My reading habits saved me from utter culinary disaster today.
It’s probably no surprise that I really like to cook for people. So when my French Club discovered that going out for fondue would be expensive, I blithely said, “Oh, I can make fondue. I’ve done it before.”
I was unfazed when the responses started pouring in. New members wanted to come to our fondue meeting. They wanted to bring native French speakers as guests. I’m a firm believer in “the more, the merrier” entertaining, so when the total head count grew to numbers I could not fit in my apartment, I accepted my mother’s proffered big kitchen and planned a more expansive menu.
I would serve a beef broth fondue with mushrooms. I would also do three — no, that’s a bit much — two cheese fondues: a cheddar and a Provençale. (The Provençale is based upon my favorite dish at one of my favorite restaurants in Aix. I still don’t know why they told me what was in it, but because they did I am doomed to eternally fail to replicate it.) Dessert would be a no-brainer: a double-recipe of my mother’s ganache, which makes a splendid chocolate fondue.
And I had about 36 hours to pull it all together.
Despite my careful preparation, things started to go downhill almost as soon as the guests arrived.
I served the beef fondue first. Despite the best efforts of Sterno, it stubbornly refused to return to the nice, rolling boil it had obligingly reached mere moments before. I had 17 hungry, hopeful people sitting around my mother’s table not cooking beef as they watched broth not boil. Uh-oh.
Springing into action, I threw the prepared ingredients for the Provençale into a pot: two cheeses, capers, cornichons, tomato paste, herbes de provence and healthy doses of both millk and white wine. The Provençale responded to my desperate enthusiasm by turning into cheese soup. No amount of begging, prayer or stealthily-added cornstarch seemed to have any effect on its viscosity. After a while, one of the newcomers told me to go eat while she stirred. I refused to admit defeat and moved on to the cheddar fondue while she hopefully but warily stirred the Provençale sludge.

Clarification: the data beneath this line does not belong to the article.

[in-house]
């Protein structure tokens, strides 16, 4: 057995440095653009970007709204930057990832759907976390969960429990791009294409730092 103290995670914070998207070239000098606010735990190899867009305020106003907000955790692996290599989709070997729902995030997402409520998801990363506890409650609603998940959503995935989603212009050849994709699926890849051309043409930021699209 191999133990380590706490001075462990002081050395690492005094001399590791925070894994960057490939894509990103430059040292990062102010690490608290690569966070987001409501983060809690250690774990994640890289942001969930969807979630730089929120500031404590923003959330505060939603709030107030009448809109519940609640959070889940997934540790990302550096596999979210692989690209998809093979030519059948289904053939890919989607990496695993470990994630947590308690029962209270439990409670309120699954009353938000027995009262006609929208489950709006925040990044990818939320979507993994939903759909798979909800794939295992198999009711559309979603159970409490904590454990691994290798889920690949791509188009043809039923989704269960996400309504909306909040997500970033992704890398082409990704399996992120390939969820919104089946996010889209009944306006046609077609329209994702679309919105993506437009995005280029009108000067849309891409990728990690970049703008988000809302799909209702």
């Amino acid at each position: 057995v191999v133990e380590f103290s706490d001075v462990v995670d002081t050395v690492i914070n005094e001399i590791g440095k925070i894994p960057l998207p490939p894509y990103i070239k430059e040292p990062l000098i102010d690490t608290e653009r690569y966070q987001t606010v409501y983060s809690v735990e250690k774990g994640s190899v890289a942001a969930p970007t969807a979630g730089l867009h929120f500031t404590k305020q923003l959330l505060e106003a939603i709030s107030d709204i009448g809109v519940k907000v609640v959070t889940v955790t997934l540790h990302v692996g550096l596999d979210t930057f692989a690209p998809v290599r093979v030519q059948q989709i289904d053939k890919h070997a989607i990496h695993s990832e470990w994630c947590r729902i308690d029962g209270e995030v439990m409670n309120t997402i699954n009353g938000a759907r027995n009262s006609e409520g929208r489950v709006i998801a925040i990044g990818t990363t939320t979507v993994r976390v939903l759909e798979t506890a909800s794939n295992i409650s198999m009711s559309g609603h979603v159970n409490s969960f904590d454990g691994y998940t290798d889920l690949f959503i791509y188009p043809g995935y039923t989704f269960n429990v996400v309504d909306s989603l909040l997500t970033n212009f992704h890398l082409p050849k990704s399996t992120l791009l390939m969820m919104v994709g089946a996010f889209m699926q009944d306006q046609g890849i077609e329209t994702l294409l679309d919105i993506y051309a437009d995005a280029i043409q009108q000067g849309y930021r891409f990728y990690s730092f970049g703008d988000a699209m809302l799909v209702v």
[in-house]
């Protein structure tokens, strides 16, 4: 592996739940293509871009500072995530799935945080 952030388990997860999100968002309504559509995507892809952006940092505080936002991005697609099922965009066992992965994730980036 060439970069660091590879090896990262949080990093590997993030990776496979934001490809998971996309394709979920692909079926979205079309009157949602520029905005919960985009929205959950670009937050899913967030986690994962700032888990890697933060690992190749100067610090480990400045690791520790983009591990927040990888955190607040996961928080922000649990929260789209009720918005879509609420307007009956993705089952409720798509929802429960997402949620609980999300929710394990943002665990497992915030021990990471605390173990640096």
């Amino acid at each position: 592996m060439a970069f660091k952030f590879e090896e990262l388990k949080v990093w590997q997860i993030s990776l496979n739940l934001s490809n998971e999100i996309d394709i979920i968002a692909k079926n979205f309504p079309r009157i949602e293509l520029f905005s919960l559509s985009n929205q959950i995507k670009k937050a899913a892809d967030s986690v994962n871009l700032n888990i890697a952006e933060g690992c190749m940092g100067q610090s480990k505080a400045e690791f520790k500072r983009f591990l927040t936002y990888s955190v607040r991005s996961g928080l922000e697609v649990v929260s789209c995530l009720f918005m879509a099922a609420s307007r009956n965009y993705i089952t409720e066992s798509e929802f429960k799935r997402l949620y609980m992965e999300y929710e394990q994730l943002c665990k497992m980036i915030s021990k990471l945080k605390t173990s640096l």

As I added flour to the melted butter in a new pot, I was briefly amused that the cheddar recipe called for equal amounts of each. I added milk and let it heat up. It wasn’t until the mixture began to thicken that I found myself thinking of Michael Ruhlman.
One of my brother’s friends had highly recommended “The Making of a Chef,” which I greatly enjoyed reading on a recent trip. Mr. Ruhlman spends a fair amount of the book debating the proper color a roux should attain to make a superior stock.
I realized with a jolt that I had just made a roux, of all things. Roux — thickening agent — ah ha! The thing I so desperately needed was bubbling benignly in my mother’s wok. I tried to explain my discovery in French as I poured the hopeless Provençale mass into the foundation of the cheddar fondue.
To my shock, it thickened. Thickened! Not into a proper stringy fondue but into a reasonable facsimile thereof. I put it on the table, people ate it, I quickly made the cheddar fondue and joined them. We had a lovely evening.
Note to self: fondue without roux leads to rue. That Ophelia chick knew what she was talking about.